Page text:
Global vision, local stage 

Mike Weterings Band brings sounds of Africa to Pemberton Folk Fest

Who: Mike Weterings Band

What: Pemberton Folk Festival

Where: Pioneer Park

When: Saturday, June 12

Tickets: $25/adults ($40/weekend pass), $10/kids

Think globally; act locally.

The mantra of social responsibility is defined in Vancouver musician Mike Weterings.

Raised on a meat and potatoes diet of North American blues, folk, and rock ’n’ roll, Weterings discovered beauty and inspiration in African rhythms while spending a year travelling around the continent, making his way from Cairo to Capetown.

"It seemed to affect me in different ways," said Weterings from Vancouver.

"It liberated me emotionally and creatively. I think I am more invested in ‘going for it’ than I would have been had I never gone there.

"African music is deceptively simple-sounding to Western ears, yet once a person gets into it the phrasing, for example, is really hard to play and capture authentically. I love the challenge of that!"

Weterings himself is quick to point out that he is far from an African music expert, something that would take a lifetime to achieve. He’s merely allowed his folksy rock sound to adopt the rhythms in a way similar to Paul Simon’s landmark Graceland album or the work of Dave Matthews.

He’s flattered by the common comparison but is quick to direct the credit for the sound to the African artists and not just their renowned collaborators with multi-million dollar record deals.

"I think Paul Simon is an amazing, timeless writer and Graceland is a beautiful album," says Weterings, "but I have this idea in my head that he was influenced and drawing from people like Jaluka, Hugh Masekala and countless other African artists for his work.

"People aren't recognizing that Paul Simon is just one unique and beautiful expression and interpretation of an entire culture’s worth of music."

Weterings also likes the idea of being a conduit for cultural understanding.

"We can all learn from each other," he says. "It’s my dream to see African music as just another musical category that most people draw from like they would rock, blues, Celtic or reggae.… Why not sprinkle rock with some African-sounding guitars? That’s basically what I’m doing right now."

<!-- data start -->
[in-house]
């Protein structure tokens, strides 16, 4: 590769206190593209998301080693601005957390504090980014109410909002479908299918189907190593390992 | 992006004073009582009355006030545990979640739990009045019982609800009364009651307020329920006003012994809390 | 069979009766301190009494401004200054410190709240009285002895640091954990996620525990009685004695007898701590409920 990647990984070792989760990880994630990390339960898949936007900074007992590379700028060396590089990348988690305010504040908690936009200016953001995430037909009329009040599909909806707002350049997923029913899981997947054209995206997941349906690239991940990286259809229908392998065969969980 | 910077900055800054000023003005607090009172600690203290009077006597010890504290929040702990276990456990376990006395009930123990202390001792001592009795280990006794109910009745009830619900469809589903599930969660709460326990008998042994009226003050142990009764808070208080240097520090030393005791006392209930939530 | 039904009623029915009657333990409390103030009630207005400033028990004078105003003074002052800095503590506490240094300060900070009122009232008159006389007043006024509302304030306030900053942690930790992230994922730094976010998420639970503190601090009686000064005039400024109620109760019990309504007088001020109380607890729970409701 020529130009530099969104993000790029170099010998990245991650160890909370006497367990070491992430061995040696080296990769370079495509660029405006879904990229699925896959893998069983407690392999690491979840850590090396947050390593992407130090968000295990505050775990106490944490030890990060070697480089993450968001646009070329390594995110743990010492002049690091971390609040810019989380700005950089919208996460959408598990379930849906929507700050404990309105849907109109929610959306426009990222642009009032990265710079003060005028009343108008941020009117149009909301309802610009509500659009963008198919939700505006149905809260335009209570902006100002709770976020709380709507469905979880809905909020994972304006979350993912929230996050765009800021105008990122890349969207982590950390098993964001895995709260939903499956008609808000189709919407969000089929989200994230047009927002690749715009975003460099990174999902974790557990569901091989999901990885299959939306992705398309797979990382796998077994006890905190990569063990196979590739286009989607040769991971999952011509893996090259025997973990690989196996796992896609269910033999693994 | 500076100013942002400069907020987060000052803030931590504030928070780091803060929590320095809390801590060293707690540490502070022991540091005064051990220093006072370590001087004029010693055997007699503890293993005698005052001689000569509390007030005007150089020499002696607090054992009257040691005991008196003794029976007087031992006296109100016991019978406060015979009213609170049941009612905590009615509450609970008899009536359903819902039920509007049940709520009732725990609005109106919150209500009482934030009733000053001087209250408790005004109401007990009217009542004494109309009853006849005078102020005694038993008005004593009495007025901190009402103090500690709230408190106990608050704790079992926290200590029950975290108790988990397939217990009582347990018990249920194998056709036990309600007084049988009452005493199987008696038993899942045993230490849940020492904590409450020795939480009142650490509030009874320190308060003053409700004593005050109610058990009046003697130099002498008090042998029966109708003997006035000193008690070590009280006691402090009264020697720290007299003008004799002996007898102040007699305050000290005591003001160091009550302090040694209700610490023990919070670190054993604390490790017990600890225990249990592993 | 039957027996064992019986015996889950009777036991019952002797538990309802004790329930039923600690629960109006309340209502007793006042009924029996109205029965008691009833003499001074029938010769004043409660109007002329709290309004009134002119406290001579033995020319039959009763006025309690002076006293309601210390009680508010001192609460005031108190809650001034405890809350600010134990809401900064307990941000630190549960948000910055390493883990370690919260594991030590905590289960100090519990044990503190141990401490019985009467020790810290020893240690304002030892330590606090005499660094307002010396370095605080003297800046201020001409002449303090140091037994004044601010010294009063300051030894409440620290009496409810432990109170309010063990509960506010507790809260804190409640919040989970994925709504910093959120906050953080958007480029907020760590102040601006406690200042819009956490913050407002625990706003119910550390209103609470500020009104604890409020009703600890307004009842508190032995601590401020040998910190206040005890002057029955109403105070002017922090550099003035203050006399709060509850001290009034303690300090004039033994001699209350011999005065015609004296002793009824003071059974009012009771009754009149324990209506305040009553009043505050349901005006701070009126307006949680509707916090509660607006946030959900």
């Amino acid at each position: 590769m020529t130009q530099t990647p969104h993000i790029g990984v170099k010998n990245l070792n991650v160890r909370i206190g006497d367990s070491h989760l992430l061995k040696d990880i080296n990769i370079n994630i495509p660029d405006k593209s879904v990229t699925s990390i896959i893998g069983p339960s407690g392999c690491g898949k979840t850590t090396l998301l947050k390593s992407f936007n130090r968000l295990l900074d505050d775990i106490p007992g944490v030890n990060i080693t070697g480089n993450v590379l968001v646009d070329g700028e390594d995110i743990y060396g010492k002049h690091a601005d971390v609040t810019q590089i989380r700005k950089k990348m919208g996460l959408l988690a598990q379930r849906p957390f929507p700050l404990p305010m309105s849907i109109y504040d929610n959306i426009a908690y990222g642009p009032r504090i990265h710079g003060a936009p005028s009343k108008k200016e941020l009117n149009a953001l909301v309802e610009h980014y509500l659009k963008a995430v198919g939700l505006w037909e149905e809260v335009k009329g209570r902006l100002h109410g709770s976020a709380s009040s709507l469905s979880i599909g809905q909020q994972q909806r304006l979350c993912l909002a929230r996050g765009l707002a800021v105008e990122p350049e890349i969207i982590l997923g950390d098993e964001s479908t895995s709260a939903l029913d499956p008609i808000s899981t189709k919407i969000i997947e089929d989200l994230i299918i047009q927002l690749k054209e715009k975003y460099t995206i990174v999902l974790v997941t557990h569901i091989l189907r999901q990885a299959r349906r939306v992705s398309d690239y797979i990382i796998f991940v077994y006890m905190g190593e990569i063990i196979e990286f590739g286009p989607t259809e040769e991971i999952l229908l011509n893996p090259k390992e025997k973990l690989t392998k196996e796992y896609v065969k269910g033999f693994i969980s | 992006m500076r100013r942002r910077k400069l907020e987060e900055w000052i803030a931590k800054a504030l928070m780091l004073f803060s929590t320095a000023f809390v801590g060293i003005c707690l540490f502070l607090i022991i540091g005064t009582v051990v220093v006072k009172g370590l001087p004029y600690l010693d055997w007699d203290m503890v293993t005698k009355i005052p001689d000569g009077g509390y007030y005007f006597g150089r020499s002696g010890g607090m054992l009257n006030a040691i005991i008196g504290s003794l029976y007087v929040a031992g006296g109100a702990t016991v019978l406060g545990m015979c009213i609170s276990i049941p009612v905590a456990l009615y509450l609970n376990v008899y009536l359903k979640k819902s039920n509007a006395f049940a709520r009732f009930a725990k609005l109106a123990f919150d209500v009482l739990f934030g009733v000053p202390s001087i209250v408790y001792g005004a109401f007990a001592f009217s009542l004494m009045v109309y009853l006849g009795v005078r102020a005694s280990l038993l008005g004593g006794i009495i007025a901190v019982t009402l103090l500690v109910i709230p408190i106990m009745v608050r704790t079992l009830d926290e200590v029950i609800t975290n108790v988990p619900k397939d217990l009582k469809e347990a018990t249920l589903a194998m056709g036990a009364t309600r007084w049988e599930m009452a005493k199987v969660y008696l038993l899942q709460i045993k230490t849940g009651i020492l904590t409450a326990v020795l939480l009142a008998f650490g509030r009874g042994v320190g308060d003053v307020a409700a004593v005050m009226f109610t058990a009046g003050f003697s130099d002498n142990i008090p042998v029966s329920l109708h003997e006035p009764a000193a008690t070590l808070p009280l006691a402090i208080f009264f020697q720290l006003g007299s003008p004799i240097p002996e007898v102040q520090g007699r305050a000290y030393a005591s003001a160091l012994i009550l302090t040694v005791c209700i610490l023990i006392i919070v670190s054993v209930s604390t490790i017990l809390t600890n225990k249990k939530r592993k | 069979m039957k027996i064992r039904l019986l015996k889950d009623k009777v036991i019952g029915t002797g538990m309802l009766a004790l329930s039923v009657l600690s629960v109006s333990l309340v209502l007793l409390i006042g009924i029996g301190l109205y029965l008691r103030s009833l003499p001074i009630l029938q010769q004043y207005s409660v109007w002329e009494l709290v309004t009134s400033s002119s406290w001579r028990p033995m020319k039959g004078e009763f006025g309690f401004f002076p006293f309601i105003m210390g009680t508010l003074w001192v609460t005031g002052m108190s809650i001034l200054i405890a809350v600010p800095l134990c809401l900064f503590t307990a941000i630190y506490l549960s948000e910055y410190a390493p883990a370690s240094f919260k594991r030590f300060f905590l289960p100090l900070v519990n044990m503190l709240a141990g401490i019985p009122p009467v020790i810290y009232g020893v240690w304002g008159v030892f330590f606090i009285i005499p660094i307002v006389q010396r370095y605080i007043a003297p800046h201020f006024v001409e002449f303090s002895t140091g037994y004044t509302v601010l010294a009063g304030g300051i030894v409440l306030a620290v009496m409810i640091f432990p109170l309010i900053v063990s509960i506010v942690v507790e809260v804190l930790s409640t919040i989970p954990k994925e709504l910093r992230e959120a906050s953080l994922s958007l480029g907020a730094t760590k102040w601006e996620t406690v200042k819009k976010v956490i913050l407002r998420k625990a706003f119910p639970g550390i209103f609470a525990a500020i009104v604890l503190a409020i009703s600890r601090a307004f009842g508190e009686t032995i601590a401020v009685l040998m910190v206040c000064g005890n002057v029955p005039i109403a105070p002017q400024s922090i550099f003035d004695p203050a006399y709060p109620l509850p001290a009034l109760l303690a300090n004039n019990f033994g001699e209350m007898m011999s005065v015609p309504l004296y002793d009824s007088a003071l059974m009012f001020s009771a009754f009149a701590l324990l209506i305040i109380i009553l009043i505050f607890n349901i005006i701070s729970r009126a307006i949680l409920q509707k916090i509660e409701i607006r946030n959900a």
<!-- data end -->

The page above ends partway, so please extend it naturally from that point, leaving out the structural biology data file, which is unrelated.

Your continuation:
The global sound will come to a very local venue this Saturday evening when Weterings and his self-named band headline the first annual Pemberton Folk Festival at Pioneer Park.

He says he’s looking forward to the smaller community experience.

"Festivals can be like community watering-holes," he muses. "They provide a fairly non-commercial medium whereby people from all walks of life can find commonality and connection. The retired couple can share an ice cream or a joke with kids, or the unemployed person claps along and dances to the same music as the millionaire and no one cares where you're from. Unlike the larger international festivals I think they tend to be a bit more intimate and disarming," he adds.

Weterings is also well known as a solo artist and plays regularly at the Crystal Lounge. The festival performance will draw primarily from material on the Mike Weterings Band’s CD Aluminum Sea .

A new album is currently in pre-production. And for curious fans Weterings is keeping a Web diary of the process.

"If people are interested in some of the inner workings of an independent recording artist and the things that go into making an independent CD, I am always interested in feedback and try to respond to questions that people may have along the way," he says.

The diary is online at www.mikeweterings.com/newalbum_info.htm.

Mike Weterings Band plays last on Saturday evening, taking the stage at approximately 9 p.m. after the sun has disappeared behind Mount Currie. Weterings will also contribute to the festival song writing workshops.

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